The Caldor Fire, just 5 percent contained, has become the nation’s number one priority for firefighting resources, says the director of the California Department of Forestry and Fire Protection.
More than 13,500 firefighters have been working to contain a dozen large California wildfires that have destroyed hundreds of homes and forced thousands of people to flee to safety.
After an extensive review of fire damage, Gov. Gavin Newsom requested a presidential major disaster declaration for eight counties, Mark Ghilarducci, director of the California Office of Emergency Services, told a briefing near Sacramento.
If approved, the declaration would provide a wide range of assistance including housing, food aid, unemployment and governmental emergency costs, Ghilarducci said.
Nearly 43,000 Californians were under under evacuation orders and more than 500 households were in shelters, he said.
New concerns were developing at the explosive Caldor Fire southwest of Lake Tahoe, the famed alpine lake straddling the California-Nevada state line and surrounded by peaks of the Sierra Nevada and resort communities.
Caldor dire is no 1 priority
The Caldor Fire, just 5 percent contained, has become the nation’s number one priority for firefighting resources, said Chief Thom Porter, director of the California Department of Forestry and Fire Protection.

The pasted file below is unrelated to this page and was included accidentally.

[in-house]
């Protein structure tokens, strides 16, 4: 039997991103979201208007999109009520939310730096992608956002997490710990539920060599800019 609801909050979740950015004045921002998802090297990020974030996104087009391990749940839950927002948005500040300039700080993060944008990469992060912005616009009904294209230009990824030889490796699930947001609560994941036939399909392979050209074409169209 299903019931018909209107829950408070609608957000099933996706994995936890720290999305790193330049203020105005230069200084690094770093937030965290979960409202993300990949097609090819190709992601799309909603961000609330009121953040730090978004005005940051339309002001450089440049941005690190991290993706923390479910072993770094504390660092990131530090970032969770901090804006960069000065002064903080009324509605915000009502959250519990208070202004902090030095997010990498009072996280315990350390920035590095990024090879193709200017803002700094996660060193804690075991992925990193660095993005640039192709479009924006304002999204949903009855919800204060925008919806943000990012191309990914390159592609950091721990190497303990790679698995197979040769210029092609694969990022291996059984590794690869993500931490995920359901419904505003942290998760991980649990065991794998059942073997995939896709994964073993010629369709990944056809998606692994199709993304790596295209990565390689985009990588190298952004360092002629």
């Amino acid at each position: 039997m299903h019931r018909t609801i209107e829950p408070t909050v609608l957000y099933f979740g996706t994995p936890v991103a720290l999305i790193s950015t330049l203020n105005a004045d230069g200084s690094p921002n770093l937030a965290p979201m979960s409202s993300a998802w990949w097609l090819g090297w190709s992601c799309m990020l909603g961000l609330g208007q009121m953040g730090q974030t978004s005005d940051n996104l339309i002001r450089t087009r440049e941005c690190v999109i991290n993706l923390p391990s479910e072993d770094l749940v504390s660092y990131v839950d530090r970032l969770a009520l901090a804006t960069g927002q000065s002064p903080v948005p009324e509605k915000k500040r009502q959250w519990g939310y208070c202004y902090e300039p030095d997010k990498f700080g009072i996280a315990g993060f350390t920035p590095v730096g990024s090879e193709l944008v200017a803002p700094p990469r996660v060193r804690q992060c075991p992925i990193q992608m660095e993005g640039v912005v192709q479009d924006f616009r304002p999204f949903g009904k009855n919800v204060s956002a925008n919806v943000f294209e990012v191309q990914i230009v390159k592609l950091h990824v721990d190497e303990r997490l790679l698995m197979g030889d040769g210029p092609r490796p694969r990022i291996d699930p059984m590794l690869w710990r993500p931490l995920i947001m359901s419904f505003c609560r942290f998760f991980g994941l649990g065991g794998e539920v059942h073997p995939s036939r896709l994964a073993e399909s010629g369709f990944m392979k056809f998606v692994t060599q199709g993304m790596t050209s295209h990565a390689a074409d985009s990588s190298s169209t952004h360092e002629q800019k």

“It is knocking on the door to the Lake Tahoe basin,” Porter said.
“We have all efforts in place to keep it out of the basin but we do need to also be aware that is a possibility based on the way the fires have been burning.”
The Caldor Fire has incinerated more than 430 square kilometres (166 square miles) of El Dorado National Forest and continuing assessments showed 447 buildings destroyed. More than 17,000 structures were still under threat.
In Northern California, where most of the blazes are burning, there were no red flag warnings for critical conditions but the seven-day outlook called for moderate fire danger.
In Southern California, meanwhile, moist ocean air has been keeping skies cloudy and temperatures cooler than normal well into each day.
California’s fires were among more than 90 large, active blazes in the US on Monday, according to the National Interagency Fire Center in Boise, Idaho.